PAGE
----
The Truth Behind Test-Optional

Test Optional Colleges, Test Optional Schools, Test Optional Universities

Ivy Coach salutes Stephen Burd for what we believe to be the best piece of journalism on college admissions of 2015.

We came across a phenomenal piece of journalism on college admissions that we wanted to share with our loyal readers. It’s a piece written by Stephen Burd for “The Hechinger Report” and it’s entitled “The real reason that colleges go ‘test-optional.’” And if you are a regular reader of our college admissions blog, you know that we don’t use the word ‘phenomenal’ lightly. But this piece deserves our praise because Mr. Burd, through the analysis of data, calls test-optional colleges on their PR spin. Test-optional colleges, after all, profess to be test-optional because they want to appeal to a more diverse applicant pool. They want to attract students from all different cultures, of all different ethnicities, of all different socio-economic backgrounds and not requiring the SAT or ACT helps them do just this. Right?

Wrong. Let’s take George Washington University, a school that has gone test-optional. Here’s what Burd writes: “But is increasing socioeconomic and racial diversity really the university’s motivation in making this change? Or does it have a less altruistic reason for doing so, such as raising its standing in the all-important college rankings game? We don’t know for sure. But a 2014 study by researchers at the University of Georgia suggests that we should not take G.W. at its word. The researchers examined U.S. Department of Education data at 32 selective liberal arts colleges that have adopted these policies and found ‘that test-optional policies overall have not been the catalysts of diversity that many have claimed them to be.’ The study did not find any evidence that test-optional colleges had made ‘any progress in narrowing these diversity-related gaps after they adopted test-optional policies.’ Instead, these policies had benefited these colleges ‘in more institution-promoting ways.'”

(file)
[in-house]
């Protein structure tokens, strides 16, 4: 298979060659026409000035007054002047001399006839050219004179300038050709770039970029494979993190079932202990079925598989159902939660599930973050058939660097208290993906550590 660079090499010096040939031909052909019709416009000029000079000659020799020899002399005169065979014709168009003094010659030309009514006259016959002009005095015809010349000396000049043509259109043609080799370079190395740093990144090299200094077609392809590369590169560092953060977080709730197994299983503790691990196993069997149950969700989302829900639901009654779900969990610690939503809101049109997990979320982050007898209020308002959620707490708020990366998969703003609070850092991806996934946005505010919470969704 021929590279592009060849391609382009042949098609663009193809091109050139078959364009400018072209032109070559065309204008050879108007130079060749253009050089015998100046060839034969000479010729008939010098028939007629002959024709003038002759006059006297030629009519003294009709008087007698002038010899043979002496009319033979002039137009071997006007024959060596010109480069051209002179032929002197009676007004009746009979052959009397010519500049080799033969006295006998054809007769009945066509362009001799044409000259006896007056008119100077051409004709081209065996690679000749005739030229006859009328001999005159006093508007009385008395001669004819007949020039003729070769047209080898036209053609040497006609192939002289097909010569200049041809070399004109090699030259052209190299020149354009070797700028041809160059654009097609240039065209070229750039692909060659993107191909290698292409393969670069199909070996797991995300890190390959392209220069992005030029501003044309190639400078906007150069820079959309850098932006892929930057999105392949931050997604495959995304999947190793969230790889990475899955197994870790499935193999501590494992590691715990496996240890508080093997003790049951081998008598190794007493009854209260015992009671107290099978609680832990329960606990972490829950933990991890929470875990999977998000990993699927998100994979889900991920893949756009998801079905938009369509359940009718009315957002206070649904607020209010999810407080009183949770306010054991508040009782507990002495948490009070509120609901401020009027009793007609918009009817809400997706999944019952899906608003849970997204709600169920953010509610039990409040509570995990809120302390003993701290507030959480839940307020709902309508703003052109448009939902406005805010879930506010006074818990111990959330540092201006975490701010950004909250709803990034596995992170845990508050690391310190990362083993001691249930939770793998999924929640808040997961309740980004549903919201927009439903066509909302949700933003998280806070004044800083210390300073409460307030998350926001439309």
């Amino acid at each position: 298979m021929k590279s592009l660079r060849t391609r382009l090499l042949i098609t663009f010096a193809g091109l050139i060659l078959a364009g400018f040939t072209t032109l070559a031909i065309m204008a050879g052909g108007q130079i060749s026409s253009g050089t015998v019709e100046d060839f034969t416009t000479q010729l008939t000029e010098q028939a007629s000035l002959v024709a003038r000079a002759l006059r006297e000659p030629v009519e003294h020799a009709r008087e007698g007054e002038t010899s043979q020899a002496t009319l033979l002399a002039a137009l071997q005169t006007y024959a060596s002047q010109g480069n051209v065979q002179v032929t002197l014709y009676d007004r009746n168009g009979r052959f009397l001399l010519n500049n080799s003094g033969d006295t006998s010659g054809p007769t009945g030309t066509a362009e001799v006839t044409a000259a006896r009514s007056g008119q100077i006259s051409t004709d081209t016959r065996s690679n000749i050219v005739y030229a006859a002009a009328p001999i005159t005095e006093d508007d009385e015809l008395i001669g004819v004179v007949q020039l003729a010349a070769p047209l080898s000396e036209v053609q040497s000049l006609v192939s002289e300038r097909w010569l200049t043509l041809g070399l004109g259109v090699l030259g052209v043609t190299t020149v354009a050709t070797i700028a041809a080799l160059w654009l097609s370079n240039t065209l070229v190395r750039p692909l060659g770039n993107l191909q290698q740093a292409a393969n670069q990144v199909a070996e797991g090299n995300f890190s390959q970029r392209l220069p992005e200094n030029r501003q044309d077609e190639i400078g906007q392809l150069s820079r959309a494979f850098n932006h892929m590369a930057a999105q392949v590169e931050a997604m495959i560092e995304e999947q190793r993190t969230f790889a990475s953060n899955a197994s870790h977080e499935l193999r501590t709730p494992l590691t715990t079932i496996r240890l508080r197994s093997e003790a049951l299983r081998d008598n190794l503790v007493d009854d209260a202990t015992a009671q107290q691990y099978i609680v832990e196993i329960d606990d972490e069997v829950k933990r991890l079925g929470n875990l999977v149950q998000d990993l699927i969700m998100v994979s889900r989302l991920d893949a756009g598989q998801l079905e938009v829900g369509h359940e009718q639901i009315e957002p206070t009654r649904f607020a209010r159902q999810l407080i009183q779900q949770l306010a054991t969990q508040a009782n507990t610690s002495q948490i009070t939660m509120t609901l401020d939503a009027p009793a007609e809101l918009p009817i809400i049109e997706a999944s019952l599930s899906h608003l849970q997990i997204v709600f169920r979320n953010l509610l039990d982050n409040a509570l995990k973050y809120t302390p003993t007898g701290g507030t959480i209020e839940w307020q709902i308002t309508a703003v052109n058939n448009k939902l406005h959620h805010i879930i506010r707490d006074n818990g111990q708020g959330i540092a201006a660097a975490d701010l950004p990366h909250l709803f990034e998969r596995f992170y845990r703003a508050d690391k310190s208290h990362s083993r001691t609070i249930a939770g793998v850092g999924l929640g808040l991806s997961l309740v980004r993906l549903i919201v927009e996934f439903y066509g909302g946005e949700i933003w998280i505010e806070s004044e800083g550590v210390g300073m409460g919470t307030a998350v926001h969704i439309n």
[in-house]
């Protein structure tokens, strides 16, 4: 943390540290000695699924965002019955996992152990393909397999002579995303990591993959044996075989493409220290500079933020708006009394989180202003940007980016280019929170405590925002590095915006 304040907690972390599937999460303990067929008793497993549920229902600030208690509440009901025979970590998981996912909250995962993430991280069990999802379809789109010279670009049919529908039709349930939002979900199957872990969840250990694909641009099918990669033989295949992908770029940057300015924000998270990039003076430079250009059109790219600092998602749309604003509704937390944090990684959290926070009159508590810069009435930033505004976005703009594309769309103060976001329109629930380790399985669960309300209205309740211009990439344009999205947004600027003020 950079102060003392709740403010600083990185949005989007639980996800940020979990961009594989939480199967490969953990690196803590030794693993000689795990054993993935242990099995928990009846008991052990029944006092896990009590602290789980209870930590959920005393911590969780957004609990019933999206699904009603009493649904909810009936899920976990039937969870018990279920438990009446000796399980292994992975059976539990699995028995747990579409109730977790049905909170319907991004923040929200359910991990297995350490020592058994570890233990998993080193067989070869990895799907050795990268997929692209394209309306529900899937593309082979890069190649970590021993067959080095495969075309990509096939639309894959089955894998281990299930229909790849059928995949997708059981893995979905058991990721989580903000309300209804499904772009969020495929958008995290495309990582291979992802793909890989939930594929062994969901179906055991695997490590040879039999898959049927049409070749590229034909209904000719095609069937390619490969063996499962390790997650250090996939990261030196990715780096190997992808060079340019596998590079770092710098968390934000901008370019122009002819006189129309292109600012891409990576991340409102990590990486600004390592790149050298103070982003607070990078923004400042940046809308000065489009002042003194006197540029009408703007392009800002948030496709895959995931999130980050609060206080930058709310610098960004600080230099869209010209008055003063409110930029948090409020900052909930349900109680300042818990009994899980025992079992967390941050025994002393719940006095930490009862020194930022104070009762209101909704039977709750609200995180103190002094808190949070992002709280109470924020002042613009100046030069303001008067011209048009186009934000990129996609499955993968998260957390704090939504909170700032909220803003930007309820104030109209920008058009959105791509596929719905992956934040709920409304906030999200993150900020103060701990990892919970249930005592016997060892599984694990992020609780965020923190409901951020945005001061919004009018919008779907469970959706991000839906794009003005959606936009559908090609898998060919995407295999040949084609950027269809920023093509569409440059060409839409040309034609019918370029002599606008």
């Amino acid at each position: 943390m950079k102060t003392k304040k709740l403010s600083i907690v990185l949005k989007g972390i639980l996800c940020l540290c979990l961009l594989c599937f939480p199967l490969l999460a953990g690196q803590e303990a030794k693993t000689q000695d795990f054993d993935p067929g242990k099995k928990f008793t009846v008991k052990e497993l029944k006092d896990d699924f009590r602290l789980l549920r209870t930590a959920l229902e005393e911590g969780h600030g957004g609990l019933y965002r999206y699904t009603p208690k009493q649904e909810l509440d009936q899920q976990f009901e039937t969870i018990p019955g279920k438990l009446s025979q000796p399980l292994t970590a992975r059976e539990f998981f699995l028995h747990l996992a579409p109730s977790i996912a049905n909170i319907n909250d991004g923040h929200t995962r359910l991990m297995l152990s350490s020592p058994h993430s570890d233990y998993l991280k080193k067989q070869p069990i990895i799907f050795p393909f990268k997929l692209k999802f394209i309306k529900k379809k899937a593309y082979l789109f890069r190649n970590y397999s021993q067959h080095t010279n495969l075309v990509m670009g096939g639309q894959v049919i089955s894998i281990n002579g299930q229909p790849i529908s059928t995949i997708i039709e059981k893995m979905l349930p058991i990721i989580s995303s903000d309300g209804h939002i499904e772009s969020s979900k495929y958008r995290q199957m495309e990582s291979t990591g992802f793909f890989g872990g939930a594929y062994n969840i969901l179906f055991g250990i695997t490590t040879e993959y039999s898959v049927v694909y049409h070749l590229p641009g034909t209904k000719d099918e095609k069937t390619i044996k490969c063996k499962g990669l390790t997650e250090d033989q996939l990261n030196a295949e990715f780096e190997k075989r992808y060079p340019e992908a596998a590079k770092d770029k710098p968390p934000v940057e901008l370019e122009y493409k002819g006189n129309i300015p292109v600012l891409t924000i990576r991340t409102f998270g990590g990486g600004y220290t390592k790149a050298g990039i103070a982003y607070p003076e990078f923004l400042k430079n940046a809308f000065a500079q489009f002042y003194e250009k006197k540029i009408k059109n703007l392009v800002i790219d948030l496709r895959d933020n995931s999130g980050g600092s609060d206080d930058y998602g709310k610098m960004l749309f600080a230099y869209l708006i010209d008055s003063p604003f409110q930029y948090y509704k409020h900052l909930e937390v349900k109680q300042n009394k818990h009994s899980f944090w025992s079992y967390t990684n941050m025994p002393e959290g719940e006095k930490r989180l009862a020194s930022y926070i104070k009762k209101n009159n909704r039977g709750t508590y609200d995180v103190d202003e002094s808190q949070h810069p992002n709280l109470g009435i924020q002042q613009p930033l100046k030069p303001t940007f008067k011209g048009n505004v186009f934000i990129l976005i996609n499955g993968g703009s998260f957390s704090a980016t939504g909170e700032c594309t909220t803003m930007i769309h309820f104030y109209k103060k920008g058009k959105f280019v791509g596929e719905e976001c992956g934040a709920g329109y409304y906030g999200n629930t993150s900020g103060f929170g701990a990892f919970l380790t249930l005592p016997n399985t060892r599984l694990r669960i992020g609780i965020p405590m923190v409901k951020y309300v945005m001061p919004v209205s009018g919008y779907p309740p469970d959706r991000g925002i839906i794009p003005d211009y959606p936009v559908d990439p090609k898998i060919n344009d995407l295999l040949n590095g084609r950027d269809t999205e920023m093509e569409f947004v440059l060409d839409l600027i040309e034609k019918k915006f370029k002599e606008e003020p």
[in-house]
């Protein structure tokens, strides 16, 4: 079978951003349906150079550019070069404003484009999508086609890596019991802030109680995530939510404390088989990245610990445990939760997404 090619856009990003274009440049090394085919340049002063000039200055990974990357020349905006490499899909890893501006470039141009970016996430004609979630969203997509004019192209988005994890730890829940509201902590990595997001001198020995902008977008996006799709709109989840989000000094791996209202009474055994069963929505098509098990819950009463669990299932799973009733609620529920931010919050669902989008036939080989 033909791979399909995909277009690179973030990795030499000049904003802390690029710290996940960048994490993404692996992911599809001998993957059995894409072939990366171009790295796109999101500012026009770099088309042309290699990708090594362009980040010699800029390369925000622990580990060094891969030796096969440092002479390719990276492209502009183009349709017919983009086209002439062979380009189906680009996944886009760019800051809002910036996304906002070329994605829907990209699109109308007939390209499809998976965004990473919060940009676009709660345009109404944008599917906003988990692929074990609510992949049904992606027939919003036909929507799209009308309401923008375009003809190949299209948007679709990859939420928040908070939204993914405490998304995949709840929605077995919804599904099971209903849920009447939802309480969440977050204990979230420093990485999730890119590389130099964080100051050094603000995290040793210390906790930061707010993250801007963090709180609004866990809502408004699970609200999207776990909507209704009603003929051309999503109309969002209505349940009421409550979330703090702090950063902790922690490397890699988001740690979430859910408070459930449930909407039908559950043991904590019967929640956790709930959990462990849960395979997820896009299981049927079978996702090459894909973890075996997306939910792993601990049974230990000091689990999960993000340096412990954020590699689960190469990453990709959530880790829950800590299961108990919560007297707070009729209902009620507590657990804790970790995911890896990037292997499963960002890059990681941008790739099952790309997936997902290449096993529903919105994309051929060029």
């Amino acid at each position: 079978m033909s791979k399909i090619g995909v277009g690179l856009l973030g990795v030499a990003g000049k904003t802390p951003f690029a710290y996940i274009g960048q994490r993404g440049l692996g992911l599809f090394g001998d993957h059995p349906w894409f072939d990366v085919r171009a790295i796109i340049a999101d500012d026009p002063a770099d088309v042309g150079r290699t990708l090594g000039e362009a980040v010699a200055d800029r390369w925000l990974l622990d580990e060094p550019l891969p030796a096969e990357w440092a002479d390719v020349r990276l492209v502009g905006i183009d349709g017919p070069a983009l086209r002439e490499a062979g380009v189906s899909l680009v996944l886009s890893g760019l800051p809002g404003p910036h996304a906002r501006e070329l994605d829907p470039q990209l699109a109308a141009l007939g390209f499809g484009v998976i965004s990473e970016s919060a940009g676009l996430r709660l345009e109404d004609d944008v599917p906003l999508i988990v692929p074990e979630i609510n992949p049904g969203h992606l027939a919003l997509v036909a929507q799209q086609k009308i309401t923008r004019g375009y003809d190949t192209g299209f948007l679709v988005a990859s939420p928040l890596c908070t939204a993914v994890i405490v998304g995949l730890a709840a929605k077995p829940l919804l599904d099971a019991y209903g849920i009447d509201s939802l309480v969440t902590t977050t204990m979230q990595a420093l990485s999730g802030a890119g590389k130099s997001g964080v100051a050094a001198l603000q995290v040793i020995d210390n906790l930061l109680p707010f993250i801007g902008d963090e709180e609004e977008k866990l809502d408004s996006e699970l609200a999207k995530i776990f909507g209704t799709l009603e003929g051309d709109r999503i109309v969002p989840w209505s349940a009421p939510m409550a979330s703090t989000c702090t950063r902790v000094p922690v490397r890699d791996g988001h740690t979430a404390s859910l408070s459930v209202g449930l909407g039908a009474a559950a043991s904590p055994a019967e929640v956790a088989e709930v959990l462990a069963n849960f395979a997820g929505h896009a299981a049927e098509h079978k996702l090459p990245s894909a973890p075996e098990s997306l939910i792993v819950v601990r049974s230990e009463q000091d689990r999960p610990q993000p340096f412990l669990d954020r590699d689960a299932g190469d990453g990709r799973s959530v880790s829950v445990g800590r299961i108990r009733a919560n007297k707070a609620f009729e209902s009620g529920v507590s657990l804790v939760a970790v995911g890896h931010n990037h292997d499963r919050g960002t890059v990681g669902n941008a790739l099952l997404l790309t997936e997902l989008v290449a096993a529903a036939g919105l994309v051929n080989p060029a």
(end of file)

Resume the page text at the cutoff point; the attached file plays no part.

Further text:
Indeed when a college goes test-optional, they now can attract a whole new applicant pool. They can attract many more students to apply, boosting their “US News & World Report” ranking and invariably lowering their admission rate. As we’ve said for years and years, colleges care about their “US News & World Report” ranking first and foremost. No matter what their PR spin may be. In Mr. Burd’s own words: “Colleges have used these policies to become even more exclusive than they previously were. Here’s how schools do it: by freeing prospective students from having to provide SAT and ACT scores, they tend to attract more applicants, many of whom may have scored poorly on the tests. (The University of Georgia study found that these schools ‘receive approximately 220 more applications, on average, after adopting a test-optional policy.’) For the colleges, more applicants mean more students they can reject, which lowers their acceptance rate and raises the institution’s perceived selectivity.”

Well said, Mr. Burd. Well said. Colleges may profess to have altruistic intentions, but their motives are often more calculating. And one motive common to all highly selective and selective colleges is that they want to improve in the rankings. Whether they tell you this or not. And we promise they won’t tell you this…

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